Always remember: It is a gift.

Be honest and be true. The true meaning, walk in with who you are, who your child is and a promise to honor yourself, your child and the school you say you want to become a part of. Why? The prestige? It should be far more than that. Find the school you can believe in and tell them why.

Remember, when applying you are not in the same position as someone paying full tuition. There is a specific amount of aid to distribute each year. These choices are being considered along with the factors involved in creating a new class each year. Also, I think it wise you never assume that because someone has plenty of money, dishing out that expensive tuition isn’t noteworthy. In most cases, they have worked long and hard to earn it; you just have different circumstances, but work hard, too.

However, you are as valuable. You can be as valuable. You and your family enrich the school, money or no money.

Exhausting and tedious, filling out all that aid information, yes, it is hard and should be. Also, there are reasons they ask if you own a boat or have inherited money. People who don’t need money will try to get money. Tell the truth and explain all your circumstances honestly. Age and earning power might play a role, even if there has been an inheritance. Details are important.

You are going to partner with this school in a financial bargain so always, always be honest. Your circumstances may change. Never assume you are not negotiating every year. However, never fear if your child isn’t perfect you will lose the money. My son was not easy, diagnosed early on with ADHD/Anxiety, and The Willows Community School, as well as our current school, Arête Preparatory Academy, supported, and continue to support us above and beyond. Did every teacher, every parent? No. Just because this is a private school does not mean you are in a magical land of understanding staff and parents abound. No. It’s a school full of humans complete with complicated issues encountered in all schools. You, too, are complex and could be someone else’s headache some days, some years.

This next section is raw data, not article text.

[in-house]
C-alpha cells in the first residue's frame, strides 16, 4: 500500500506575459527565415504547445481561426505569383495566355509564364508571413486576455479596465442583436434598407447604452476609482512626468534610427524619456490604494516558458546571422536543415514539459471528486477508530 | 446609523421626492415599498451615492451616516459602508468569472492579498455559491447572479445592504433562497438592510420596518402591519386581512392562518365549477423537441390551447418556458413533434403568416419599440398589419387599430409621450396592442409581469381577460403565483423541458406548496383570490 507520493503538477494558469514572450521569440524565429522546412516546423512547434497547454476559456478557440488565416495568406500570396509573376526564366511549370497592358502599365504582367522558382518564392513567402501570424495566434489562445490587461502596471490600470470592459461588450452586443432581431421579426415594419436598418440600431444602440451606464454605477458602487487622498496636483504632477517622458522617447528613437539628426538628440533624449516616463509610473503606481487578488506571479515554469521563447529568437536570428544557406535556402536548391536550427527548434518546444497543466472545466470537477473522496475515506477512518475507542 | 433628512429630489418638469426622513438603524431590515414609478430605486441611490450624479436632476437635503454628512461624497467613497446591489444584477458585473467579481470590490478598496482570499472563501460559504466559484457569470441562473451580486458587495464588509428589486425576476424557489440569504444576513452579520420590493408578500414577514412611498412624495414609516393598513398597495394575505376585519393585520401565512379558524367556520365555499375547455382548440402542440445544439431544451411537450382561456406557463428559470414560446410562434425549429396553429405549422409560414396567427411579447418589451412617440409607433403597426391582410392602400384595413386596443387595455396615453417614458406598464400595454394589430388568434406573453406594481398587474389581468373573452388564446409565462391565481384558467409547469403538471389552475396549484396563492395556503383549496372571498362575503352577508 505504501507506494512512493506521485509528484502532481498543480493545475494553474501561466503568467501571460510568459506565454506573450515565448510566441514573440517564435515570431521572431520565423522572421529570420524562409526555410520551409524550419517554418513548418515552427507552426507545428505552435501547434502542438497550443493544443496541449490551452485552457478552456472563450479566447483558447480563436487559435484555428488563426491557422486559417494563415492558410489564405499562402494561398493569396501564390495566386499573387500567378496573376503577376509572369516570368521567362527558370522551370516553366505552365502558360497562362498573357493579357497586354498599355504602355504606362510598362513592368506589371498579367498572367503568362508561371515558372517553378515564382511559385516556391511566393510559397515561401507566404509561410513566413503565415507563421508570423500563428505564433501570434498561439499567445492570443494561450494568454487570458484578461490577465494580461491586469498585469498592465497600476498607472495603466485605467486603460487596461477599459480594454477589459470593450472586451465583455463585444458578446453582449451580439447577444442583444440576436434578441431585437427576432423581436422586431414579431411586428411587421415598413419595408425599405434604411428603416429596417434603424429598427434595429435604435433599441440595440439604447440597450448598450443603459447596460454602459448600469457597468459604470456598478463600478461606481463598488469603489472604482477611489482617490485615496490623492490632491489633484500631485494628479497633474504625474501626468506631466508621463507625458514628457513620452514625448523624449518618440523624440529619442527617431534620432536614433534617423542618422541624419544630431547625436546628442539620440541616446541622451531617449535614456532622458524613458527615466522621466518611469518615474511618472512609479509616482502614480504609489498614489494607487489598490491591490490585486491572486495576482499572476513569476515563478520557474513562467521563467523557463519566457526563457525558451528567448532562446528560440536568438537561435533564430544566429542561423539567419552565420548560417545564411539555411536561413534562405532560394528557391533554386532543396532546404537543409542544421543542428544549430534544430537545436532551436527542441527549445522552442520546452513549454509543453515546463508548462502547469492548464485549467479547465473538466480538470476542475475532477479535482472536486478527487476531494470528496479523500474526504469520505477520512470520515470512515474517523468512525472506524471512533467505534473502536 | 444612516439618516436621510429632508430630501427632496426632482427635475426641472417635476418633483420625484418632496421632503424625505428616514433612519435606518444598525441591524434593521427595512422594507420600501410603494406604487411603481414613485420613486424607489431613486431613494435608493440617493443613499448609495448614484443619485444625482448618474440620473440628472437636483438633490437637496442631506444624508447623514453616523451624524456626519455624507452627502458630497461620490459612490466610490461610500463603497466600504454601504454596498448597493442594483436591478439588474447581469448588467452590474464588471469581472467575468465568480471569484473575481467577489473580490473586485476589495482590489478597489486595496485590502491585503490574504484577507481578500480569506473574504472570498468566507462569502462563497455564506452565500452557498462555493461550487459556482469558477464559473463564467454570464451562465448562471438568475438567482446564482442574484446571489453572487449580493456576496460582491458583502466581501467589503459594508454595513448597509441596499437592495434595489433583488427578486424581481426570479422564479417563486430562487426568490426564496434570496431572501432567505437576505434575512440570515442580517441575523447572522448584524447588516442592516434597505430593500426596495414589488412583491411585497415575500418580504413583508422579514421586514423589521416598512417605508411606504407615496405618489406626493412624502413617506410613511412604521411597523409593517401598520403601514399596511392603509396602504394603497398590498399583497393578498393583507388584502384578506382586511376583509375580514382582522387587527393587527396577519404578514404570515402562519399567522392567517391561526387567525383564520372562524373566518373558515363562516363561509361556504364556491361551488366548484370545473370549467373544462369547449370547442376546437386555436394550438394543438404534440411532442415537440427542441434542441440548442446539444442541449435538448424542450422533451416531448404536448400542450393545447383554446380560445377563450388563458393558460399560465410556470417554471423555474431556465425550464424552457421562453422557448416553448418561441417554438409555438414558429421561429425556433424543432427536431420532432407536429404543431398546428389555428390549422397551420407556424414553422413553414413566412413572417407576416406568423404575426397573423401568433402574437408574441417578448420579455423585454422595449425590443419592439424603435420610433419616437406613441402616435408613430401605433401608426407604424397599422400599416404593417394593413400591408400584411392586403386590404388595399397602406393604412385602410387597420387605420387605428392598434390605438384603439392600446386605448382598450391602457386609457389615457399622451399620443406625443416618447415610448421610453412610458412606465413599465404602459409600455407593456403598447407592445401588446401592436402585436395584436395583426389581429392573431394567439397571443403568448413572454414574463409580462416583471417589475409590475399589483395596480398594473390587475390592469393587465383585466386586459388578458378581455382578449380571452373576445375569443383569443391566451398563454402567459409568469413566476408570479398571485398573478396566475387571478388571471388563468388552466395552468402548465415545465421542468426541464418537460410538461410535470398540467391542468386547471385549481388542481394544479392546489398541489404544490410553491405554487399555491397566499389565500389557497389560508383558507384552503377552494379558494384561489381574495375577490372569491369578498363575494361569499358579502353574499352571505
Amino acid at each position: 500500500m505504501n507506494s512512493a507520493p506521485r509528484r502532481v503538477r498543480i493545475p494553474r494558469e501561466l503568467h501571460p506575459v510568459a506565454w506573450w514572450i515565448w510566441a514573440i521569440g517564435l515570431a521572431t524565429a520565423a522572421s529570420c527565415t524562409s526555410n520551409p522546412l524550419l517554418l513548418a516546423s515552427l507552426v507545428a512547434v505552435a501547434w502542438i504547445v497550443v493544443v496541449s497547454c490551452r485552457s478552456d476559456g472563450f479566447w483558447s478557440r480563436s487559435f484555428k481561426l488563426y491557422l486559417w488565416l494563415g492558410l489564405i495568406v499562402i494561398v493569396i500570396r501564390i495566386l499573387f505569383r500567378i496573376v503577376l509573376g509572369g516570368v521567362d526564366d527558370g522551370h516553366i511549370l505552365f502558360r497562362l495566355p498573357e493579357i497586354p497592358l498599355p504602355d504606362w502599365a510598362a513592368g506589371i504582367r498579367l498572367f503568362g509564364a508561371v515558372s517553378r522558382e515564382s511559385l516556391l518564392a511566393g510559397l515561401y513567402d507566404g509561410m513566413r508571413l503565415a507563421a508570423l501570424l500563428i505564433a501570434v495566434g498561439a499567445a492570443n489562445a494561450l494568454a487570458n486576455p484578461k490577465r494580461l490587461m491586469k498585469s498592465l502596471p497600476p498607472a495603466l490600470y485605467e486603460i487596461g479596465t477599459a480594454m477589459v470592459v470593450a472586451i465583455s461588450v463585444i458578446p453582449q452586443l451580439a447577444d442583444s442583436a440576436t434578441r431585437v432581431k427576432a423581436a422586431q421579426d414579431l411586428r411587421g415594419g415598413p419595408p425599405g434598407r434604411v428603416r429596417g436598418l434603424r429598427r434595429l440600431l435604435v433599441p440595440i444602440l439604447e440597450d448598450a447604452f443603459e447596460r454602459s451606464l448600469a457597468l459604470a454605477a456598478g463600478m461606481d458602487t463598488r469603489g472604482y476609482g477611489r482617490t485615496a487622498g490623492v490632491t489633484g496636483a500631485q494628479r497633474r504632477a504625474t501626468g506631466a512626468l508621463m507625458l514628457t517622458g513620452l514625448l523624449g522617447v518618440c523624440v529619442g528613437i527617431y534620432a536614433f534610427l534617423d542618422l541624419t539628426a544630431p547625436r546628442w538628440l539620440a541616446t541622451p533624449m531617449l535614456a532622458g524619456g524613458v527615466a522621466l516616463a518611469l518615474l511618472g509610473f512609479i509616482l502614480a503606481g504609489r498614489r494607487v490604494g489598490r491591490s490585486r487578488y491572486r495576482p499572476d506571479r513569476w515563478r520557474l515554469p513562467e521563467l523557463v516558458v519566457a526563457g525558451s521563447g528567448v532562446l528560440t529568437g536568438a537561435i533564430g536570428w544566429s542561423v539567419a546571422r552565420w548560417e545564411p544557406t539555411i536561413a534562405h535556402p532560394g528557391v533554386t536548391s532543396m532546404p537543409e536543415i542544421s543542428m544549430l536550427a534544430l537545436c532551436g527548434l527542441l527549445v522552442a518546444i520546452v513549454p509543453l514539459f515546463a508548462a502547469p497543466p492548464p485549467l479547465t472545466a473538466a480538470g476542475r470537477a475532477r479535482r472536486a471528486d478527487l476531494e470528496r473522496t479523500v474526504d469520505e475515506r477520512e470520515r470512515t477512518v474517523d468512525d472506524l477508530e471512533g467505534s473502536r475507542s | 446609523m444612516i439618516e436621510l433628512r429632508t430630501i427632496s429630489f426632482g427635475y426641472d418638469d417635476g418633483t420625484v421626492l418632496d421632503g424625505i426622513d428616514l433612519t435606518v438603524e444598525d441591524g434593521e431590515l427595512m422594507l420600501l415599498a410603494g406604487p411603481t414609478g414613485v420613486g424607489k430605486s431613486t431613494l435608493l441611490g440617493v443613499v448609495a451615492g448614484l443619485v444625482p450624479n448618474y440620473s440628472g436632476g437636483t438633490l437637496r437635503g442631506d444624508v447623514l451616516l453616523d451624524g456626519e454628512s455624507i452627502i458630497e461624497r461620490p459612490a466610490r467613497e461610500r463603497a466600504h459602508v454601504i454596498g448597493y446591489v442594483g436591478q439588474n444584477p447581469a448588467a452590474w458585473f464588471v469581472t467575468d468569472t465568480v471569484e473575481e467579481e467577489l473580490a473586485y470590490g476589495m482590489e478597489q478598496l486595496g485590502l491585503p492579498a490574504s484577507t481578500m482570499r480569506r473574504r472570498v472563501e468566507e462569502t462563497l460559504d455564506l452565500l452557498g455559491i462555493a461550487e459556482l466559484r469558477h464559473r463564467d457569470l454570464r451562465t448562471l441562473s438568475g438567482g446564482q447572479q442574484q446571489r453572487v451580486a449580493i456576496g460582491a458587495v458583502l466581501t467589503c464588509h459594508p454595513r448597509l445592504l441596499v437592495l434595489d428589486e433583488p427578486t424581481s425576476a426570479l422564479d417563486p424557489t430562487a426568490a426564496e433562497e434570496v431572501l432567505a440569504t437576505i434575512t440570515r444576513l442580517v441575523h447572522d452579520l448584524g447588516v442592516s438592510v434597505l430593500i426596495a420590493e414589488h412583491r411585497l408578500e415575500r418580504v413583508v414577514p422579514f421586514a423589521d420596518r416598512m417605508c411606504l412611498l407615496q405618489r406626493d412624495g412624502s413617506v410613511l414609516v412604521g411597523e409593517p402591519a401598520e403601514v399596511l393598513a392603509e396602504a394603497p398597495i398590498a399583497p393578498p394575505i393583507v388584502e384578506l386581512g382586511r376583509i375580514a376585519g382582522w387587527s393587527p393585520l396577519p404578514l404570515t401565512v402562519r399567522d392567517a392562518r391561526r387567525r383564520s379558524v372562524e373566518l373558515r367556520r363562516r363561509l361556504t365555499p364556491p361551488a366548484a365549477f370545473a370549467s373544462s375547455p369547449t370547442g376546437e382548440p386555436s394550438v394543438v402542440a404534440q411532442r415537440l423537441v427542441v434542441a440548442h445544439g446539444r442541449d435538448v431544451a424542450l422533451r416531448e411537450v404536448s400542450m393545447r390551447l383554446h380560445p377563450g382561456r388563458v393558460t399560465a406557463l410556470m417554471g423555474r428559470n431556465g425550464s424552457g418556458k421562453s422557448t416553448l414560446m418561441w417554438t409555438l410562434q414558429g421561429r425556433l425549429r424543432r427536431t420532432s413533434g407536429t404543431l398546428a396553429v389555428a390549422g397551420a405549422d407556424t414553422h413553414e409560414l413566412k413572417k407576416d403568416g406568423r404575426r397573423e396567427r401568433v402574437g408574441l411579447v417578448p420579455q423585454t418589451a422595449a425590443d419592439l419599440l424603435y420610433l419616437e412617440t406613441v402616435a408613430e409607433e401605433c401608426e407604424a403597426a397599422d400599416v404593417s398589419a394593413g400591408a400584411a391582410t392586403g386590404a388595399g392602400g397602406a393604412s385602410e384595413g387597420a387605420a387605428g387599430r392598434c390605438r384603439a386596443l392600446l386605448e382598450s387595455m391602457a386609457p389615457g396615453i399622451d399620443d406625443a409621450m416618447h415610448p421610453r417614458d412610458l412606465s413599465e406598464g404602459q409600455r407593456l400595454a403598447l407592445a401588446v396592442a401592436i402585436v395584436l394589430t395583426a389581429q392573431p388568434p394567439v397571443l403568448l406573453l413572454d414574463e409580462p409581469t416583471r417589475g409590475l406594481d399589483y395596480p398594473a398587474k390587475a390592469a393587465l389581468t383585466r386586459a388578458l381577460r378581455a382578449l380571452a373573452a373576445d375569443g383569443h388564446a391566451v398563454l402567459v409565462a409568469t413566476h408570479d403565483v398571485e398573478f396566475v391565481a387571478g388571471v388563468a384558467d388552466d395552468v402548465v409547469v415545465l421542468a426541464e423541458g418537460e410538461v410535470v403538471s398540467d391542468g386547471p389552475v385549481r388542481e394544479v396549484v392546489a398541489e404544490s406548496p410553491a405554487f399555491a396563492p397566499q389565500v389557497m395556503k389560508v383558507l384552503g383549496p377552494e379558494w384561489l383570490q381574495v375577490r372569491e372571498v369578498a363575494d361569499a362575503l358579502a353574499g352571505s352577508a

However, did we receive support from teachers and other families? Yes! More than I could have hoped for.

Sacrifice. I sleep in the living room in a one bedroom apartment. I drove an eleven-year-old car and would have driven that Toyota Corolla into the ground had not someone hit is and totaled it. I put my son’s education above all. Yes, you must make sacrifices to ask for free money. You are not begging, but you are asking for less tuition. They will call it your financial award. I have always taken it in my heart as a gift, grateful as any human who receives. I work long, long hours and am not always able to volunteer. However, when I can, I do.